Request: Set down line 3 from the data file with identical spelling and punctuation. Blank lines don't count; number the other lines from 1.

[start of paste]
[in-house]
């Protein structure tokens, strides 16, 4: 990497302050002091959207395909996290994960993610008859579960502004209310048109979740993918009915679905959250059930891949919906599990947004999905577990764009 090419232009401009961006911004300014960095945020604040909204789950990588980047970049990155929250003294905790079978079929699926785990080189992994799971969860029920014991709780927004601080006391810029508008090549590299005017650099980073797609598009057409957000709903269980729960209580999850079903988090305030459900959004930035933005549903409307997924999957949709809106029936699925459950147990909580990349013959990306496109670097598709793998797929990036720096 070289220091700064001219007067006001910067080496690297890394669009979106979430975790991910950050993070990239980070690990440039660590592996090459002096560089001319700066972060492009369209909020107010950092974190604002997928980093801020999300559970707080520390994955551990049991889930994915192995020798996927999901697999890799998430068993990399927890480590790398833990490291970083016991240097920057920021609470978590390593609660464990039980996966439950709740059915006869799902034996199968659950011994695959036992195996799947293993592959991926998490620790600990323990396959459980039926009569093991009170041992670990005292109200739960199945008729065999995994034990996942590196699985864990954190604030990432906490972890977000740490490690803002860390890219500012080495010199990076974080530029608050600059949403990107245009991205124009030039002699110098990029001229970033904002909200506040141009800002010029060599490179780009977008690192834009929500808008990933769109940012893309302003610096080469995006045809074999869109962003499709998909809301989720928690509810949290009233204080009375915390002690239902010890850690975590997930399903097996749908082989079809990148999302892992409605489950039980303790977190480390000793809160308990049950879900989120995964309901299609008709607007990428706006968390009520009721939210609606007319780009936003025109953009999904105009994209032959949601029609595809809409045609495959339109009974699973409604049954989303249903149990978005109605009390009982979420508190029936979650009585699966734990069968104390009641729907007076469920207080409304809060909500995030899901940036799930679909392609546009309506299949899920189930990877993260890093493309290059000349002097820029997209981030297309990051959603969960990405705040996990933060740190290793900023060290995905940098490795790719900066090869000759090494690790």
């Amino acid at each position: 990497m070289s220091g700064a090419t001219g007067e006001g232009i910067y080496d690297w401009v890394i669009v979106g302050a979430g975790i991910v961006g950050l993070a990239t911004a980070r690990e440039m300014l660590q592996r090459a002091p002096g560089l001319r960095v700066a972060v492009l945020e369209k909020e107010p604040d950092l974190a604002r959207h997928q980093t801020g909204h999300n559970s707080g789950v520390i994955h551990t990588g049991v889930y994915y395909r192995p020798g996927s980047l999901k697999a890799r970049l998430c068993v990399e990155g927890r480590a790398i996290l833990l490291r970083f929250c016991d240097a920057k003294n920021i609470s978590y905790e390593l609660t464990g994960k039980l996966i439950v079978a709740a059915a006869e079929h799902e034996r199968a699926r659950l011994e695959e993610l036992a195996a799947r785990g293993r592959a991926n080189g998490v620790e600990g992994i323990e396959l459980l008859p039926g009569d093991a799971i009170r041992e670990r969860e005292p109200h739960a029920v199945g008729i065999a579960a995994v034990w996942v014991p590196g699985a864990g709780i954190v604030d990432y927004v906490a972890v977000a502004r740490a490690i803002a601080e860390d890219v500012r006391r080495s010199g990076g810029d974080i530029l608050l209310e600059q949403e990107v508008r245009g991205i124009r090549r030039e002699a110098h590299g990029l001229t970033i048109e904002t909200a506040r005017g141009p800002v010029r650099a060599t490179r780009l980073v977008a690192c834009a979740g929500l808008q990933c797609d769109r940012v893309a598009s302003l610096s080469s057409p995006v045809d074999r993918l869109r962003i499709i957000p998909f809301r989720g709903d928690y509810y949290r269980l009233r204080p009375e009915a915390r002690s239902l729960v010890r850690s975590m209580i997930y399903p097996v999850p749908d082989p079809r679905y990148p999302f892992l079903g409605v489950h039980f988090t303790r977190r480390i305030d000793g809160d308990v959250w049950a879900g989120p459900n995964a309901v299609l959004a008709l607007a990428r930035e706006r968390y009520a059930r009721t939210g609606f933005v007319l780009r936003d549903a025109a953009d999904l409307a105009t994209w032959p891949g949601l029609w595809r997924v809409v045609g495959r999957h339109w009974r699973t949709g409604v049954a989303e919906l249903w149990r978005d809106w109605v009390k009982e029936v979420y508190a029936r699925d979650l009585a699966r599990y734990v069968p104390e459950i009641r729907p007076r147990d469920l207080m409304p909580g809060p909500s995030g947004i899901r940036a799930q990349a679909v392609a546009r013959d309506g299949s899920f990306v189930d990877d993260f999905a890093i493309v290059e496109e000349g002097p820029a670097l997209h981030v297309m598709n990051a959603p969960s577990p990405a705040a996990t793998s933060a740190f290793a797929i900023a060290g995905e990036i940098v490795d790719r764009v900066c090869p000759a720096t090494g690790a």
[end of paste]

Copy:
């Amino acid at each position: 990497m070289s220091g700064a090419t001219g007067e006001g232009i910067y080496d690297w401009v890394i669009v979106g302050a979430g975790i991910v961006g950050l993070a990239t911004a980070r690990e440039m300014l660590q592996r090459a002091p002096g560089l001319r960095v700066a972060v492009l945020e369209k909020e107010p604040d950092l974190a604002r959207h997928q980093t801020g909204h999300n559970s707080g789950v520390i994955h551990t990588g049991v889930y994915y395909r192995p020798g996927s980047l999901k697999a890799r970049l998430c068993v990399e990155g927890r480590a790398i996290l833990l490291r970083f929250c016991d240097a920057k003294n920021i609470s978590y905790e390593l609660t464990g994960k039980l996966i439950v079978a709740a059915a006869e079929h799902e034996r199968a699926r659950l011994e695959e993610l036992a195996a799947r785990g293993r592959a991926n080189g998490v620790e600990g992994i323990e396959l459980l008859p039926g009569d093991a799971i009170r041992e670990r969860e005292p109200h739960a029920v199945g008729i065999a579960a995994v034990w996942v014991p590196g699985a864990g709780i954190v604030d990432y927004v906490a972890v977000a502004r740490a490690i803002a601080e860390d890219v500012r006391r080495s010199g990076g810029d974080i530029l608050l209310e600059q949403e990107v508008r245009g991205i124009r090549r030039e002699a110098h590299g990029l001229t970033i048109e904002t909200a506040r005017g141009p800002v010029r650099a060599t490179r780009l980073v977008a690192c834009a979740g929500l808008q990933c797609d769109r940012v893309a598009s302003l610096s080469s057409p995006v045809d074999r993918l869109r962003i499709i957000p998909f809301r989720g709903d928690y509810y949290r269980l009233r204080p009375e009915a915390r002690s239902l729960v010890r850690s975590m209580i997930y399903p097996v999850p749908d082989p079809r679905y990148p999302f892992l079903g409605v489950h039980f988090t303790r977190r480390i305030d000793g809160d308990v959250w049950a879900g989120p459900n995964a309901v299609l959004a008709l607007a990428r930035e706006r968390y009520a059930r009721t939210g609606f933005v007319l780009r936003d549903a025109a953009d999904l409307a105009t994209w032959p891949g949601l029609w595809r997924v809409v045609g495959r999957h339109w009974r699973t949709g409604v049954a989303e919906l249903w149990r978005d809106w109605v009390k009982e029936v979420y508190a029936r699925d979650l009585a699966r599990y734990v069968p104390e459950i009641r729907p007076r147990d469920l207080m409304p909580g809060p909500s995030g947004i899901r940036a799930q990349a679909v392609a546009r013959d309506g299949s899920f990306v189930d990877d993260f999905a890093i493309v290059e496109e000349g002097p820029a670097l997209h981030v297309m598709n990051a959603p969960s577990p990405a705040a996990t793998s933060a740190f290793a797929i900023a060290g995905e990036i940098v490795d790719r764009v900066c090869p000759a720096t090494g690790a």